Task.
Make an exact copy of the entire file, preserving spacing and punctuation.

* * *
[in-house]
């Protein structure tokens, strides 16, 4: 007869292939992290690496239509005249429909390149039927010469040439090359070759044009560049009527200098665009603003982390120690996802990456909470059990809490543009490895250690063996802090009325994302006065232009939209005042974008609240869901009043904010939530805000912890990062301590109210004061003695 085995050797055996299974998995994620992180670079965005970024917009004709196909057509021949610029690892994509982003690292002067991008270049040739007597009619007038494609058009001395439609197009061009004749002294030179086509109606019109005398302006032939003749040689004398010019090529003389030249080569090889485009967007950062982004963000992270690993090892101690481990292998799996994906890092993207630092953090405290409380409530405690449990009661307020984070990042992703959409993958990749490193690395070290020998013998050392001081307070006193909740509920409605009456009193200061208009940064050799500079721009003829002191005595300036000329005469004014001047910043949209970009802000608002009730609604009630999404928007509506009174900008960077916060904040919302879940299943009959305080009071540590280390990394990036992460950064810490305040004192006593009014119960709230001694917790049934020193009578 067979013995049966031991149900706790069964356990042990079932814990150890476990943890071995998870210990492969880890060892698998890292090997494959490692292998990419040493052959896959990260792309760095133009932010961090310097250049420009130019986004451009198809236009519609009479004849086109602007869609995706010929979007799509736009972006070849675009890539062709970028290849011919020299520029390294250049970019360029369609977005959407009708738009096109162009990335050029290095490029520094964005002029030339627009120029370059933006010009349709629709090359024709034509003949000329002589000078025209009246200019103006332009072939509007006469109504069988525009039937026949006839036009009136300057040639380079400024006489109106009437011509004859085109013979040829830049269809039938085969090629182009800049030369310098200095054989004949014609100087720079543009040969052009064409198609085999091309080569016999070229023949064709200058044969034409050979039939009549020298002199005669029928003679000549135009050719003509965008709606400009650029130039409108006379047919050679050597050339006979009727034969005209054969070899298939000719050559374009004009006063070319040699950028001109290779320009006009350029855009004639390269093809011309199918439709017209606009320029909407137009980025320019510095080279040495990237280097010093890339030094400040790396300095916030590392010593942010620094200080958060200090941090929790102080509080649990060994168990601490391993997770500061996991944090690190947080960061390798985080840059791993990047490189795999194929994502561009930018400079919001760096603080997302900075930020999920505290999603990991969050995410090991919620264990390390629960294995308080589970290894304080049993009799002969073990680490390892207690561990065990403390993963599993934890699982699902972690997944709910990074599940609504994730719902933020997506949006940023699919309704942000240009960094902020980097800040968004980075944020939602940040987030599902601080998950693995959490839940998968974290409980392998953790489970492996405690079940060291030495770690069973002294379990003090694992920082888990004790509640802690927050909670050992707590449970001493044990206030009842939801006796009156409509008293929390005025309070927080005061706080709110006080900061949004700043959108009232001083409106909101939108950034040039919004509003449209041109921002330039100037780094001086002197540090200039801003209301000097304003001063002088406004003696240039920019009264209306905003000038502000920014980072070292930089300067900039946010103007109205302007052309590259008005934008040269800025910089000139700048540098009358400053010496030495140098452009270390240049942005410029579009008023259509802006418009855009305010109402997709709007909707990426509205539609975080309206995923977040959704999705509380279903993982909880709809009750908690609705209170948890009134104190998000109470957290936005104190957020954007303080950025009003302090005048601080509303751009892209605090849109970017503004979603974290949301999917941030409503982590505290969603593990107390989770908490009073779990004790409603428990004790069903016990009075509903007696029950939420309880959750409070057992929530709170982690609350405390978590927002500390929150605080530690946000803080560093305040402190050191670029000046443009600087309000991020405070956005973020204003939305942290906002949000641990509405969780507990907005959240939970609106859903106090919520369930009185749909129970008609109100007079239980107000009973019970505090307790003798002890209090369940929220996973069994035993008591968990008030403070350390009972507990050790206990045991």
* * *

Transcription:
[in-house]
């Protein structure tokens, strides 16, 4: 007869292939992290690496239509005249429909390149039927010469040439090359070759044009560049009527200098665009603003982390120690996802990456909470059990809490543009490895250690063996802090009325994302006065232009939209005042974008609240869901009043904010939530805000912890990062301590109210004061003695 085995050797055996299974998995994620992180670079965005970024917009004709196909057509021949610029690892994509982003690292002067991008270049040739007597009619007038494609058009001395439609197009061009004749002294030179086509109606019109005398302006032939003749040689004398010019090529003389030249080569090889485009967007950062982004963000992270690993090892101690481990292998799996994906890092993207630092953090405290409380409530405690449990009661307020984070990042992703959409993958990749490193690395070290020998013998050392001081307070006193909740509920409605009456009193200061208009940064050799500079721009003829002191005595300036000329005469004014001047910043949209970009802000608002009730609604009630999404928007509506009174900008960077916060904040919302879940299943009959305080009071540590280390990394990036992460950064810490305040004192006593009014119960709230001694917790049934020193009578 067979013995049966031991149900706790069964356990042990079932814990150890476990943890071995998870210990492969880890060892698998890292090997494959490692292998990419040493052959896959990260792309760095133009932010961090310097250049420009130019986004451009198809236009519609009479004849086109602007869609995706010929979007799509736009972006070849675009890539062709970028290849011919020299520029390294250049970019360029369609977005959407009708738009096109162009990335050029290095490029520094964005002029030339627009120029370059933006010009349709629709090359024709034509003949000329002589000078025209009246200019103006332009072939509007006469109504069988525009039937026949006839036009009136300057040639380079400024006489109106009437011509004859085109013979040829830049269809039938085969090629182009800049030369310098200095054989004949014609100087720079543009040969052009064409198609085999091309080569016999070229023949064709200058044969034409050979039939009549020298002199005669029928003679000549135009050719003509965008709606400009650029130039409108006379047919050679050597050339006979009727034969005209054969070899298939000719050559374009004009006063070319040699950028001109290779320009006009350029855009004639390269093809011309199918439709017209606009320029909407137009980025320019510095080279040495990237280097010093890339030094400040790396300095916030590392010593942010620094200080958060200090941090929790102080509080649990060994168990601490391993997770500061996991944090690190947080960061390798985080840059791993990047490189795999194929994502561009930018400079919001760096603080997302900075930020999920505290999603990991969050995410090991919620264990390390629960294995308080589970290894304080049993009799002969073990680490390892207690561990065990403390993963599993934890699982699902972690997944709910990074599940609504994730719902933020997506949006940023699919309704942000240009960094902020980097800040968004980075944020939602940040987030599902601080998950693995959490839940998968974290409980392998953790489970492996405690079940060291030495770690069973002294379990003090694992920082888990004790509640802690927050909670050992707590449970001493044990206030009842939801006796009156409509008293929390005025309070927080005061706080709110006080900061949004700043959108009232001083409106909101939108950034040039919004509003449209041109921002330039100037780094001086002197540090200039801003209301000097304003001063002088406004003696240039920019009264209306905003000038502000920014980072070292930089300067900039946010103007109205302007052309590259008005934008040269800025910089000139700048540098009358400053010496030495140098452009270390240049942005410029579009008023259509802006418009855009305010109402997709709007909707990426509205539609975080309206995923977040959704999705509380279903993982909880709809009750908690609705209170948890009134104190998000109470957290936005104190957020954007303080950025009003302090005048601080509303751009892209605090849109970017503004979603974290949301999917941030409503982590505290969603593990107390989770908490009073779990004790409603428990004790069903016990009075509903007696029950939420309880959750409070057992929530709170982690609350405390978590927002500390929150605080530690946000803080560093305040402190050191670029000046443009600087309000991020405070956005973020204003939305942290906002949000641990509405969780507990907005959240939970609106859903106090919520369930009185749909129970008609109100007079239980107000009973019970505090307790003798002890209090369940929220996973069994035993008591968990008030403070350390009972507990050790206990045991």